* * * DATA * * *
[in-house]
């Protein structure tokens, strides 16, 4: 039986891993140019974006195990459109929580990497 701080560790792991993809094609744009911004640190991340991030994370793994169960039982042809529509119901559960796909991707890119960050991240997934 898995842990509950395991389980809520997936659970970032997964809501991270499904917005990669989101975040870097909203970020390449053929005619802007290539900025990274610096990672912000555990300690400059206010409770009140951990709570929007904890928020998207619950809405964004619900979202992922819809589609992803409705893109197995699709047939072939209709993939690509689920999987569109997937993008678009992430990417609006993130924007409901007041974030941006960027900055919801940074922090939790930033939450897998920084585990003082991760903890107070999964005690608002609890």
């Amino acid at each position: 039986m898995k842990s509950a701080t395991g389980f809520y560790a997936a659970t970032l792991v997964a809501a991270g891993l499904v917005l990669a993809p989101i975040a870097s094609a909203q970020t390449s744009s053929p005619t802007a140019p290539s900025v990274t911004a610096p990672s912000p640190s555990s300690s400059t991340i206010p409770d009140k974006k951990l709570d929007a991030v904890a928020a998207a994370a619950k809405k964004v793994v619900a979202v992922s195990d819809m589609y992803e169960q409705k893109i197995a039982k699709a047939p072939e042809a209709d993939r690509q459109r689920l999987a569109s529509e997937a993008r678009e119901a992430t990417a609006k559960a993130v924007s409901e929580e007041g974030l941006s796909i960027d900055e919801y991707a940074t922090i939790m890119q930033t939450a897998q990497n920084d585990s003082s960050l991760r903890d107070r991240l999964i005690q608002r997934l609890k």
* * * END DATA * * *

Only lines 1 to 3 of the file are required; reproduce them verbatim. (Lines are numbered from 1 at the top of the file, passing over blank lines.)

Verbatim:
[in-house]
């Protein structure tokens, strides 16, 4: 039986891993140019974006195990459109929580990497 701080560790792991993809094609744009911004640190991340991030994370793994169960039982042809529509119901559960796909991707890119960050991240997934 898995842990509950395991389980809520997936659970970032997964809501991270499904917005990669989101975040870097909203970020390449053929005619802007290539900025990274610096990672912000555990300690400059206010409770009140951990709570929007904890928020998207619950809405964004619900979202992922819809589609992803409705893109197995699709047939072939209709993939690509689920999987569109997937993008678009992430990417609006993130924007409901007041974030941006960027900055919801940074922090939790930033939450897998920084585990003082991760903890107070999964005690608002609890």
């Amino acid at each position: 039986m898995k842990s509950a701080t395991g389980f809520y560790a997936a659970t970032l792991v997964a809501a991270g891993l499904v917005l990669a993809p989101i975040a870097s094609a909203q970020t390449s744009s053929p005619t802007a140019p290539s900025v990274t911004a610096p990672s912000p640190s555990s300690s400059t991340i206010p409770d009140k974006k951990l709570d929007a991030v904890a928020a998207a994370a619950k809405k964004v793994v619900a979202v992922s195990d819809m589609y992803e169960q409705k893109i197995a039982k699709a047939p072939e042809a209709d993939r690509q459109r689920l999987a569109s529509e997937a993008r678009e119901a992430t990417a609006k559960a993130v924007s409901e929580e007041g974030l941006s796909i960027d900055e919801y991707a940074t922090i939790m890119q930033t939450a897998q990497n920084d585990s003082s960050l991760r903890d107070r991240l999964i005690q608002r997934l609890k």